This museum tells the story of Japanese immigration to the US in a lucid, engaging fashion, from early restrictions on property ownership to the brutal internment camps during World War II. Only in 1952 were people born in Japan allowed to become American citizens. Aside from the permanent exhibition, the museum stages an engaging roster of documentary and art exhibitions, including a wrenching yet beautiful display of images and artifacts from the aforementioned internment camps. Recent exhibitions have ranged from an awe-inspiring showcase of Japanese tattoo traditions to a Hello Kitty retrospective.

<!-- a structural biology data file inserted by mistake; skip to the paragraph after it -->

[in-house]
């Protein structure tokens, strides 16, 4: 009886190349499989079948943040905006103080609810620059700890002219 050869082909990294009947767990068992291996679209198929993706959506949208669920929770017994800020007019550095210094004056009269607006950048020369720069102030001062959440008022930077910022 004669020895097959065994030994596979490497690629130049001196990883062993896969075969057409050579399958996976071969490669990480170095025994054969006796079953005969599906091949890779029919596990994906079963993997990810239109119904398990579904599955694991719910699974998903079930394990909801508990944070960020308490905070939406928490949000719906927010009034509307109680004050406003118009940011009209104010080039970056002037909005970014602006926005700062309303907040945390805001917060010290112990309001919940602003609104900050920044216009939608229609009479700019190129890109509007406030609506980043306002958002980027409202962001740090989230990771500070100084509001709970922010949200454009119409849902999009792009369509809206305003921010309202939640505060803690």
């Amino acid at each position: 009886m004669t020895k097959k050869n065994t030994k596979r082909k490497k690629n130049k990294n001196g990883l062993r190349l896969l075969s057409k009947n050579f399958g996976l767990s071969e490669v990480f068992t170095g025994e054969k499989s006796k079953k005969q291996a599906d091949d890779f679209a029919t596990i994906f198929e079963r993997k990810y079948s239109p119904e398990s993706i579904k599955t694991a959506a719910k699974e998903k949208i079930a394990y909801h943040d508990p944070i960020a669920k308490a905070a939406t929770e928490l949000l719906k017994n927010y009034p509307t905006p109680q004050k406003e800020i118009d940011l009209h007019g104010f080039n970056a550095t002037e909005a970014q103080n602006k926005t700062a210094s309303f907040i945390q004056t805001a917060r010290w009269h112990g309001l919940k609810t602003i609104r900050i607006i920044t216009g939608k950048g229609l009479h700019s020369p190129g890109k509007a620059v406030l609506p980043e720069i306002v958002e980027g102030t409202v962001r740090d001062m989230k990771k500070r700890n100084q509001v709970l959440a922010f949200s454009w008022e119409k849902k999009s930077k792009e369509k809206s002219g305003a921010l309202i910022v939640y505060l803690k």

Pay tribute to local talent at the PMCA. An open-air staircase beautified by moody lightplay from an oculus above it creates a striking entrance into this three-story facility, dedicated to California art and design from the last 150 years. The museum often runs several temporary exhibitions simultaneously in its straightforward gallery spaces: you might find a collection of paintings by Pasadena impressionist Benjamin Chambers Brown alongside a show devoted to toy culture.